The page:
Arlene/Arlie is not a nice girl, nor is she totally convinced of the value of her rehabilitation or even her own worth for that matter. These are two characters to be dealt with (her two sides are played by two actresses): Arlene, who faces the world anew in a despicable hovel in Louisville, Ky., and Arlie, the "hateful" side, whom she hoped to have exorcized in prison. Barbara Beckley is Arlene. She seems to have been Arlene forever, she breathes of greasy spoons and beer bars and a desperate longing for something better, saner. Beckley makes you believe there is a little bastard son named Joey somewhere for whom she must better herself. She also makes you understand Arlene’s weakness and her pliability when temptation shows her a more comfortable way. It is an extremely touching and moving performance by a gifted actress. As the other part of Arlene, Linda Stone’s Arlie is also an excellent performance, but it is more on the surface, and we find out little about what is going on inside the girl, making Arlie pale by comparison by Beckley’s Arlene. Arlie’s hatefulness is served up as childish tantrums rather than a bitter viciousness born of "misfortunate" roots and bad taste in her dreams. Stone uses physical techniques which make the hardened prisoner quite indistinguishable from the naughty schoolgirl and nasty child whom she also portrays and seems to have little connection with the creature out of whom Beckley’s Arlene could have been born. It is a good performance, just out of sync, needing a bit more control to bring out what is inside her character.
Getting Out is an auspicious directorial bow for Robert O’Reilly, who has not only staged the piece with style and clarity but has done a great deal to bring out the poetry of the action through his understanding of the aforementioned shifting meter and imagery. He builds a momentum in the development of Arlene/Arlie’s relationship which culminates beautifully at the final moment of the play in a shared private moment from the past. O’Reilly’s handling of his supporting cast is also remarkable in a new director: he uses them as instruments in an orchestra to create a reality which is rare in theatre.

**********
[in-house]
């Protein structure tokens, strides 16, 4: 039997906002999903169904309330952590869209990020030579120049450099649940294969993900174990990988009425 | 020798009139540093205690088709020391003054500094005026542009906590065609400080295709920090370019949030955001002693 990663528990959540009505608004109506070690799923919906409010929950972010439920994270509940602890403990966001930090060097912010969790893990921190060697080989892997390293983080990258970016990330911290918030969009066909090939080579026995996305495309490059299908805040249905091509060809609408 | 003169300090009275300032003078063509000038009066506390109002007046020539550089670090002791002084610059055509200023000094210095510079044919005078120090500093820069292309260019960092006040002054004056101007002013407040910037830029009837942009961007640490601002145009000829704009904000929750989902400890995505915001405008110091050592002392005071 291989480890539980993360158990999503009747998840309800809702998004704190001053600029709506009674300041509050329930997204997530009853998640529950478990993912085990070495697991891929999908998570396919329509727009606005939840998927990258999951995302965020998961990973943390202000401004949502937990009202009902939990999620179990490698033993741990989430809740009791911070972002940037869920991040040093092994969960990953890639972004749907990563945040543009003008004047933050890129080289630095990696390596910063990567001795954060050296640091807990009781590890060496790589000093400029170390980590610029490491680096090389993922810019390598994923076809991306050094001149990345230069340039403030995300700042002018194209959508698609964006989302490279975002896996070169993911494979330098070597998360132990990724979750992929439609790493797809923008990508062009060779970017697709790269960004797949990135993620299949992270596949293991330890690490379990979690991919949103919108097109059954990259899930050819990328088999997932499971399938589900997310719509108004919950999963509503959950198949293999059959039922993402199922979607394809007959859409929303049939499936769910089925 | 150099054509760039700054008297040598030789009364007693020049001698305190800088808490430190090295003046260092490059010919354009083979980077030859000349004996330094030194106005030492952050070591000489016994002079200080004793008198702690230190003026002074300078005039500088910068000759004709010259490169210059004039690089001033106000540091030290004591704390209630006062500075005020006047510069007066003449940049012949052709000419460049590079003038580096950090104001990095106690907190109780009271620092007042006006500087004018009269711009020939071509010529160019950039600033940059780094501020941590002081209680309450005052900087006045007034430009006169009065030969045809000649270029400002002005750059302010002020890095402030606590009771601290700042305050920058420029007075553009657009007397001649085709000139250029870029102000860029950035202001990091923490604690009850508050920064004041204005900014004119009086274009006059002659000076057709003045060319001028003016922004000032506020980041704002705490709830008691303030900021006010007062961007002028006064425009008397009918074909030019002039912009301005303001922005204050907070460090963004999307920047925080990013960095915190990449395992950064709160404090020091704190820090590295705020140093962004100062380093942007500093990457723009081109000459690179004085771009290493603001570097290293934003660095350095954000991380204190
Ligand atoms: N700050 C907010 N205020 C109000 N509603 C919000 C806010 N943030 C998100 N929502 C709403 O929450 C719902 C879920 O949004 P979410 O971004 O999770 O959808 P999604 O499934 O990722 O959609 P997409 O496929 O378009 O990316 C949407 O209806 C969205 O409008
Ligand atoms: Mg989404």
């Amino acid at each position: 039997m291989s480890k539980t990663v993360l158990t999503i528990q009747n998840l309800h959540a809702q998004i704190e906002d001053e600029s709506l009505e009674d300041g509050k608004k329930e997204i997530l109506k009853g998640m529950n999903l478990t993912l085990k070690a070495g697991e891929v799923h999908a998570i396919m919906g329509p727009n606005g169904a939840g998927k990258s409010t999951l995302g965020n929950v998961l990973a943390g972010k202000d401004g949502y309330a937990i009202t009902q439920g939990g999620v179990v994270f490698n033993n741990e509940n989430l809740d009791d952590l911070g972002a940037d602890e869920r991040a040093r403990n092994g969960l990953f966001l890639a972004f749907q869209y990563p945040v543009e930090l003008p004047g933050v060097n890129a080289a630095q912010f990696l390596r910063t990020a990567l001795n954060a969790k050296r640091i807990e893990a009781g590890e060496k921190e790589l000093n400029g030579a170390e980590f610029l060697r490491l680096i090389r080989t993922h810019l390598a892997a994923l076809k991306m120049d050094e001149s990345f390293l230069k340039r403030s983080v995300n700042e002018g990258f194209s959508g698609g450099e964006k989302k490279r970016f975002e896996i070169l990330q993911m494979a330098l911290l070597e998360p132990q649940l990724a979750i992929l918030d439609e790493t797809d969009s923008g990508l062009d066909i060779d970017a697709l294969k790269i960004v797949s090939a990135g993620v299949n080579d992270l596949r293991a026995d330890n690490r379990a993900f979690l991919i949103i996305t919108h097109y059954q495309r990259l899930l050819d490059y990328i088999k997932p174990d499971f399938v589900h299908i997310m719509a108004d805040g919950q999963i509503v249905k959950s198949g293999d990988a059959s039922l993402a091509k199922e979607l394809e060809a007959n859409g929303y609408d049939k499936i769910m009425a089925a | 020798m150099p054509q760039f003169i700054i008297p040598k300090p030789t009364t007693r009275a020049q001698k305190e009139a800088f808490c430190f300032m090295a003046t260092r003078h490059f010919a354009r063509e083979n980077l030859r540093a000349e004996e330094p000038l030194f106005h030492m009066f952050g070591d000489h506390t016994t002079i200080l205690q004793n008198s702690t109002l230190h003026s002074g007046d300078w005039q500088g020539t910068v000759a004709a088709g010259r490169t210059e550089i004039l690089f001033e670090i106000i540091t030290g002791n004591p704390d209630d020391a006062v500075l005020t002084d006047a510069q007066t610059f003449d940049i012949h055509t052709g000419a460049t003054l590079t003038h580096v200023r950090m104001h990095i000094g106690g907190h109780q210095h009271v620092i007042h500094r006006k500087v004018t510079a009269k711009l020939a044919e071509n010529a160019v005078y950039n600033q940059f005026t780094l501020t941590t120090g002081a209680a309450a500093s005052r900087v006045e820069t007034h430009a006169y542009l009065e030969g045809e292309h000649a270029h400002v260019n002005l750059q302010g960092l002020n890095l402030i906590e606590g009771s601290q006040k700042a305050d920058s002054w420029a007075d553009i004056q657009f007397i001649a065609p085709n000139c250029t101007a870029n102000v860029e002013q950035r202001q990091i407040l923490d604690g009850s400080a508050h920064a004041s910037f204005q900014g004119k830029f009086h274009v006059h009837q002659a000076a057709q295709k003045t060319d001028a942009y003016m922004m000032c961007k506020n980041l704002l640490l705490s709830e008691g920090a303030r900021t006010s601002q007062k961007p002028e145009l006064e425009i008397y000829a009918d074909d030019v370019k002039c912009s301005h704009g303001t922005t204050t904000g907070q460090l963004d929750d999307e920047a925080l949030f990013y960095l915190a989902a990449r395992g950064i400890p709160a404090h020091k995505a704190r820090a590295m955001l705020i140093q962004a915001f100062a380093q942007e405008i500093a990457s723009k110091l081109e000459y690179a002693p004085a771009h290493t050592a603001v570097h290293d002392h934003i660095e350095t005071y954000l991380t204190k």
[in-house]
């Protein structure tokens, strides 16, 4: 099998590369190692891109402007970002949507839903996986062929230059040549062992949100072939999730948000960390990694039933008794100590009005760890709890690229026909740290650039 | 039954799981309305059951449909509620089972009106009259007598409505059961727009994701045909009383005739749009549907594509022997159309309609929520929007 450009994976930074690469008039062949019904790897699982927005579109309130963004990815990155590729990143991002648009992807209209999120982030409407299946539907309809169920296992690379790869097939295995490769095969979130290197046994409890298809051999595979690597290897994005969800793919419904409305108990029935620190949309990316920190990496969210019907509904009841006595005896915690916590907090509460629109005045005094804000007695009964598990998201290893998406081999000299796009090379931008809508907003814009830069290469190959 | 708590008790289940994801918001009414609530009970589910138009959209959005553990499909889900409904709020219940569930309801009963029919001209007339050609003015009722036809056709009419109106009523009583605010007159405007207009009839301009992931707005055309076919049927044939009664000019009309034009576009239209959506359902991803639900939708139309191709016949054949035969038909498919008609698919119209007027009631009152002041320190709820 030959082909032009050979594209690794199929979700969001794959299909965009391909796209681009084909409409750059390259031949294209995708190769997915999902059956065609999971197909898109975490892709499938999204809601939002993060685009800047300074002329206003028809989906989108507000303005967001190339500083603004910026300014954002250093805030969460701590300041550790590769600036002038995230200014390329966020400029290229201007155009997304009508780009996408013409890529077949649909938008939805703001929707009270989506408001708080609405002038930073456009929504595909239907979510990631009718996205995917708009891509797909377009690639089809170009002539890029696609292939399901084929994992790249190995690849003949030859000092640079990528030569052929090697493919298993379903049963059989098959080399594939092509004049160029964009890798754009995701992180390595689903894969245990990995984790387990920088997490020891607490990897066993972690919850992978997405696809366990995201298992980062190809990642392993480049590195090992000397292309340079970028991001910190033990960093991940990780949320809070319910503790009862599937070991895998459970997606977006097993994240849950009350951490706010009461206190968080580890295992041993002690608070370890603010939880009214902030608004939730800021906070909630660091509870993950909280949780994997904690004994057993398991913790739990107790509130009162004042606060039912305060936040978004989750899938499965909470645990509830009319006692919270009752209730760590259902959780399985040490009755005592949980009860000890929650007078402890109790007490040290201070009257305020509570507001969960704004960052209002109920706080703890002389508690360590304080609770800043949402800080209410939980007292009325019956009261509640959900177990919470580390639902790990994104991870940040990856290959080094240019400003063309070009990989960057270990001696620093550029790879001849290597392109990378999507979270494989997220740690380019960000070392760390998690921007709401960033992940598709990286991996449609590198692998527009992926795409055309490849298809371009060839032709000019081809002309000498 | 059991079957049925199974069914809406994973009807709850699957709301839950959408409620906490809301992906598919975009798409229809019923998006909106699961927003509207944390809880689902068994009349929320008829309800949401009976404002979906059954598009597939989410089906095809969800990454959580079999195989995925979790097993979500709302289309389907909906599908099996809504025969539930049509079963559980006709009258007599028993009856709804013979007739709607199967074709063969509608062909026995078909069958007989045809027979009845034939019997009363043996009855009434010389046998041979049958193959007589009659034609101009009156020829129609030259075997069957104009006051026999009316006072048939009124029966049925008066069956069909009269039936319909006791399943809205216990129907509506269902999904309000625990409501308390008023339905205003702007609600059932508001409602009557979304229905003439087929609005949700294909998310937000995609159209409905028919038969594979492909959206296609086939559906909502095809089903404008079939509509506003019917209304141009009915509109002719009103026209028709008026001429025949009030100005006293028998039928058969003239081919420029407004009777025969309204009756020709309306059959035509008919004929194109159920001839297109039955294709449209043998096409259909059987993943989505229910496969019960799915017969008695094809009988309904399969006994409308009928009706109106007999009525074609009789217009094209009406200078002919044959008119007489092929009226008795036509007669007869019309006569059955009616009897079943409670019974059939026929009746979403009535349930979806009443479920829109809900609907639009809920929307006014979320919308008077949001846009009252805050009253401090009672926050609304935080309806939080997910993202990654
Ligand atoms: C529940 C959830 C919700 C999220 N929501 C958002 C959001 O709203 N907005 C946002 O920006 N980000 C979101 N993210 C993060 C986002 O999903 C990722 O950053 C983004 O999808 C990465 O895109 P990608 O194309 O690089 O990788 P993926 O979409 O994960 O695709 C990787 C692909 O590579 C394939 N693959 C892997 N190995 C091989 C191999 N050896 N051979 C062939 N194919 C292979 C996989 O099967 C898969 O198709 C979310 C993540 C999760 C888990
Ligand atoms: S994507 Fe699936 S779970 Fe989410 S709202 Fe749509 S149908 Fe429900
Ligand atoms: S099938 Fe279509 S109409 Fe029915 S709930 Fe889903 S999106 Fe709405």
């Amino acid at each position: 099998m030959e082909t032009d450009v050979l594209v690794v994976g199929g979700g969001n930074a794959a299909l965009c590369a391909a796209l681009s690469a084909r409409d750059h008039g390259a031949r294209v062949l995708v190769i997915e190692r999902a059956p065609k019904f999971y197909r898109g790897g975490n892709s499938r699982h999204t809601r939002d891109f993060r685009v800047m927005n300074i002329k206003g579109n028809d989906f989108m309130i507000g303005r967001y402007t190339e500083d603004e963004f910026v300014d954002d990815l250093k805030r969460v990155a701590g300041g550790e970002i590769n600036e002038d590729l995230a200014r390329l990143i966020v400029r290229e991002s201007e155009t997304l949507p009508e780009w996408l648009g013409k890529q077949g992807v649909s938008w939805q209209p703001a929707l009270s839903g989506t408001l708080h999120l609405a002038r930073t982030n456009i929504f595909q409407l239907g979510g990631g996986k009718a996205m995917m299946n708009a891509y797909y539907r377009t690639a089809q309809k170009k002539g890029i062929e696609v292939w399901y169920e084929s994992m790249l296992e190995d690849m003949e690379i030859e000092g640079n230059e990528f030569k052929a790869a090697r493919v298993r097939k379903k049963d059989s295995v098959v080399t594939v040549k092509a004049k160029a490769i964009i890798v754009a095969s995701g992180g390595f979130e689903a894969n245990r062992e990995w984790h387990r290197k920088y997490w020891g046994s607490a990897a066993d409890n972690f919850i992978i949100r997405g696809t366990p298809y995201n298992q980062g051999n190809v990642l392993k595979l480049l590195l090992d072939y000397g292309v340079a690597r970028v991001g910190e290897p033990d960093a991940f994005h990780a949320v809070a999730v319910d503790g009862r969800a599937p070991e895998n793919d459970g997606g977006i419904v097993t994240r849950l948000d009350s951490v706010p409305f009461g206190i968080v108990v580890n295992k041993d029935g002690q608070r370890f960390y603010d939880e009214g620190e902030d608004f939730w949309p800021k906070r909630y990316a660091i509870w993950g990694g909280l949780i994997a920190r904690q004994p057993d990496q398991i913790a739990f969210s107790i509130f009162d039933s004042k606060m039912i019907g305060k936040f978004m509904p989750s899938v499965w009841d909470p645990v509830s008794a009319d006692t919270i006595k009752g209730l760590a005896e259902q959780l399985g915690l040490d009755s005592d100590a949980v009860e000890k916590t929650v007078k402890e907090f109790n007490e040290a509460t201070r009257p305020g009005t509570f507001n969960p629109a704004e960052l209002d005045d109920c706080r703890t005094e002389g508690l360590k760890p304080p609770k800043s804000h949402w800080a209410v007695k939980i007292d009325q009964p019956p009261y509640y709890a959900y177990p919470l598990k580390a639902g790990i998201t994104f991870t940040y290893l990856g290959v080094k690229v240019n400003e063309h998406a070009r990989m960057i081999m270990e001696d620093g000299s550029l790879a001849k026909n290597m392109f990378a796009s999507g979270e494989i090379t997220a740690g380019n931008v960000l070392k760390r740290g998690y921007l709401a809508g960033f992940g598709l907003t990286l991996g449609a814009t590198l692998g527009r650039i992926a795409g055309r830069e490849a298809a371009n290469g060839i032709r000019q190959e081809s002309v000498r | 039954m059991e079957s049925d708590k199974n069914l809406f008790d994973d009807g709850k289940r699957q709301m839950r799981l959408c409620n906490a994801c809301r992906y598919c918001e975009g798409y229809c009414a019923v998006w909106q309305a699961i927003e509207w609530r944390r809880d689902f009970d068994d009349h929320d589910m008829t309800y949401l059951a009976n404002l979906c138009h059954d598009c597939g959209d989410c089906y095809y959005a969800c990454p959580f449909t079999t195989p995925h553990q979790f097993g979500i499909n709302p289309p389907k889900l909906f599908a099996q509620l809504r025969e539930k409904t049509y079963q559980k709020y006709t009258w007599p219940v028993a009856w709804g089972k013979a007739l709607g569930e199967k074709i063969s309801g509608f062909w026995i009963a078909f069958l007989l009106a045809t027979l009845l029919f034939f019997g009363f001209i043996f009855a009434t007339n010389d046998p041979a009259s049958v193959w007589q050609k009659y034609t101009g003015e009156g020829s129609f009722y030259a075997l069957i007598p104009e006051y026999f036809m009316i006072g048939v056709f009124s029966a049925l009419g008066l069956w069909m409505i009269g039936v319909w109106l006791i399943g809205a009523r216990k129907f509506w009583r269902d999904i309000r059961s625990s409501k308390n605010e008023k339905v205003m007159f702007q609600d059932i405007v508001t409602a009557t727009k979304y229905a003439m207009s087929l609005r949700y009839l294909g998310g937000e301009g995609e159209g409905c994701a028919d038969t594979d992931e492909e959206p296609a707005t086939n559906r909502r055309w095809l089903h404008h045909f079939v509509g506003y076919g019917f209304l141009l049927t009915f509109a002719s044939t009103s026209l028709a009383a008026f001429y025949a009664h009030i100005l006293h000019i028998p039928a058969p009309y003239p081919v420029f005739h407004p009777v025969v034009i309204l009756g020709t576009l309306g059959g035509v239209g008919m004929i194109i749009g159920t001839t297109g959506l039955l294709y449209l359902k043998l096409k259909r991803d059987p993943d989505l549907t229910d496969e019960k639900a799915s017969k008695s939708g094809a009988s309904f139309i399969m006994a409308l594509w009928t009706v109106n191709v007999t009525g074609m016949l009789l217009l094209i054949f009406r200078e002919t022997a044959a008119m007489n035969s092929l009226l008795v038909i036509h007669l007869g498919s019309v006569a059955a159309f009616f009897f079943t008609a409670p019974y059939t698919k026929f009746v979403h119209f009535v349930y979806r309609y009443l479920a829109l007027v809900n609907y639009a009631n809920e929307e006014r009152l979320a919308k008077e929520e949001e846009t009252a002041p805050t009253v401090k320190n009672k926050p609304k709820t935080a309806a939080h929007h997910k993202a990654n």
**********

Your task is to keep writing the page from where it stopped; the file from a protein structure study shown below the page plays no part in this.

Bennie, the guard who has quit his job and brought Arlene back to Louisville is played calmly, surely and with a great deal of insight by Jon M. Benson. He is able to balance his desire for his "wild animal" with a charm and an apparently real affection for her which leads one to think that perhaps he will be the one to lead Arlene in the right direction after all. Her temptation to return to her former life appears in the form of ex-boyfriend and pimp Carl, an escaped convict junky who wants to use Arlene as his meal ticket. Paul Eggington plays Carl a bit lightly for true effect, but is threatening enough to make the point and persuasive enough to make one fear Arlene’s decision. Her mother, a veritable epitome of southern white trash who has spawned a whole flock of Arlenes, is given a panoply of the tacky charms and vicious manners which are all a part of the stereotype by Dee Croxton; it is hard to believe that Beckley and Croxton are not mother and daughter in their scenes together. As Arlene’s upstairs neighbor. An ex-con herself, Kathryn Kates is a joy in her warmth and understanding of Arlene’s situation and her Ruby is obviously just the medicine Arlene needs. Also excellent in their own right in supporting roles are John Thomas Clark as the Warden; J. Downing, extra fine as both Guard Evans and Ronnie; Tom Schanley as Guard Caldwell; Alex Zonn as the Doctor; and Barbara Beaman as the Principal of Arlie’s school.
The set design is uncredited,
but it has the right run-down, tacky look, and it is exquisitely painted
with light through Rita Lilly’s design. It’s a short run and it’s a shame.
Copyright 1981 Drama-Logue